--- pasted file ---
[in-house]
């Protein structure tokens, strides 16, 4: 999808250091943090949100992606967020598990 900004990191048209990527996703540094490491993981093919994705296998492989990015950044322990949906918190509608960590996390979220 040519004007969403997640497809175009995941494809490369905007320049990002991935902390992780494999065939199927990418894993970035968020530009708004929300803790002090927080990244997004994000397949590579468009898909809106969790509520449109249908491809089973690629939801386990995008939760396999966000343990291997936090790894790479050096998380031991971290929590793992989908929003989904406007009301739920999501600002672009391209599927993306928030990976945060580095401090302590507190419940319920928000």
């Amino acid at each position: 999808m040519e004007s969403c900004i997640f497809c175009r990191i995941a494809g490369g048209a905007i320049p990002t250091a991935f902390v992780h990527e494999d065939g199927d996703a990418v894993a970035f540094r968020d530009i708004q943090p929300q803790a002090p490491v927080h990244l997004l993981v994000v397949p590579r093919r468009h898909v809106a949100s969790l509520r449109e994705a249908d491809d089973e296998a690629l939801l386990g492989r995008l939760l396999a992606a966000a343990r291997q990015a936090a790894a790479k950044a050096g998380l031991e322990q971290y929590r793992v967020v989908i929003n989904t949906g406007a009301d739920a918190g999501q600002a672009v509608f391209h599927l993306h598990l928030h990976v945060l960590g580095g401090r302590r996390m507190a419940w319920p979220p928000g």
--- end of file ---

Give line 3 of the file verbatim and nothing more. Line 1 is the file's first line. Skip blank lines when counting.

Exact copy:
């Amino acid at each position: 999808m040519e004007s969403c900004i997640f497809c175009r990191i995941a494809g490369g048209a905007i320049p990002t250091a991935f902390v992780h990527e494999d065939g199927d996703a990418v894993a970035f540094r968020d530009i708004q943090p929300q803790a002090p490491v927080h990244l997004l993981v994000v397949p590579r093919r468009h898909v809106a949100s969790l509520r449109e994705a249908d491809d089973e296998a690629l939801l386990g492989r995008l939760l396999a992606a966000a343990r291997q990015a936090a790894a790479k950044a050096g998380l031991e322990q971290y929590r793992v967020v989908i929003n989904t949906g406007a009301d739920a918190g999501q600002a672009v509608f391209h599927l993306h598990l928030h990976v945060l960590g580095g401090r302590r996390m507190a419940w319920p979220p928000g």